Adulthood is a gradual process

Keegan Williams

Keegan Williams
Keegan Williams

This past week, I found myself lounging on my couch, playing Pokémon, occasionally taking sips of beer, while simultaneously neglecting the mountain of laundry and pile of dishes in my sink. Occasionally, I’d take a break from slacking to leisurely job hunt or check in on my LinkedIn profile, only to turn around and play the new Super Smash Bros. for a straight hour.

Sometimes I’ll stop and think to myself how absurd these conflicting activities seem, “I’m 21, I should be dressed in a classy cardigan, sipping a fancy tea in a coffee shop and working furiously on my Macbook. Instead, I’m playing video games I’ve frequented since I was 10 and utterly neglecting my household chores.”

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Times like these make me wonder, just what is an adult, and where does that put me?

As I made the leap over 18, I began to realize that there is no finite jump into adulthood. When I was growing up, I thought that the second you turned 18 and crept into your early 20s, adulthood just happened. You are no longer a kid, and you suddenly adapt this role of adulthood, the attitude that you see your mother, father and the people on TV enacting.

I looked at those in their early 20s as full-fledged adults, working on their degrees or at their jobs diligently to become successful in the real world. As I myself wandered into this territory, I realized my earlier thoughts couldn’t have been more wrong. While I still believe that many people at this age are very hardworking and dedicated individuals, I’ve also seen that those in their early 20s are more so stumbling around, trying to figure out what the hell they’re doing and where to find the free food.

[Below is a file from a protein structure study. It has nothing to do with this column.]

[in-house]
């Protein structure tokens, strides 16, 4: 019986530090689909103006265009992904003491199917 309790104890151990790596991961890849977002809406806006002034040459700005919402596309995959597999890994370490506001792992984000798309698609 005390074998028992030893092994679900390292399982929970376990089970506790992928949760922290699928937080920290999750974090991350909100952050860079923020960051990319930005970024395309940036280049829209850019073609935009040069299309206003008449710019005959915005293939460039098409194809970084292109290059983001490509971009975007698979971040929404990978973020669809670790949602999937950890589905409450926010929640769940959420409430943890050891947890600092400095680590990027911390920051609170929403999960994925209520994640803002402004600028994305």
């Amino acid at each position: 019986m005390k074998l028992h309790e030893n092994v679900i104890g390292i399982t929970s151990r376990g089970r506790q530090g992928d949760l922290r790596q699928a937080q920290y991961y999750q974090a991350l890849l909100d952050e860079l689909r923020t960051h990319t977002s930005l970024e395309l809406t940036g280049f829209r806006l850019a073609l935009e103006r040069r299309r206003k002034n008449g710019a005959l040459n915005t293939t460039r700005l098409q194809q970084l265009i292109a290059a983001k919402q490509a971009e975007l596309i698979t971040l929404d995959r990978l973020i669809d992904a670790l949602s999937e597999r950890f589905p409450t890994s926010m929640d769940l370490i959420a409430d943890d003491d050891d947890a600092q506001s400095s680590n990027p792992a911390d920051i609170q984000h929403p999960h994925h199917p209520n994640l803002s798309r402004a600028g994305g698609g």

I heard the phrase, “All adults are the same age.” I could have a conversation on the same level with a peer as I could with my professor in his 50s or my grandpa in his 80s. We are built by our experiences, which ultimately help us become more well-rounded and stable individuals in our own lives, but in our core, we don’t really deviate from what we were at 16 or 17. Sure, we’re more mature, but there isn’t a switch that simply goes off to convert you into “adult mode.”

So, why is there this expectation that we need to be totally immersed in adulthood at this phase in our lives? Is it because of the deemed legal age of 18? The last time I checked, you had to be 21 to drink legally, and it isn’t until 26 that you are required to leave your parents’ health insurance plan. Is there really anything wrong with me eating four freeze pops in a row while I prance around in cat slippers? It’s all about growth.

To me, adulthood seems to begin around 17 and gradually builds from there. Looking at dorm life, it seems more like a group of unsupervised high school students figuring out how college is supposed to work. Don’t get me wrong, I was the same way at that age. I didn’t know how anyone could possibly work 40 hours a week, and I struggled to get basic school assignments done between my part-time job and social life.

It’s about refining your youthful self into the best “adult version” it can be, and I anticipate that I will learn more about myself as each year of my life passes. For right now, I think I’m going to take a nap and put off some of my adult responsibilities until tomorrow.

Collegian Columnist Keegan Williams can be reached at letters@collegian.com or on Twitter @keeganmw.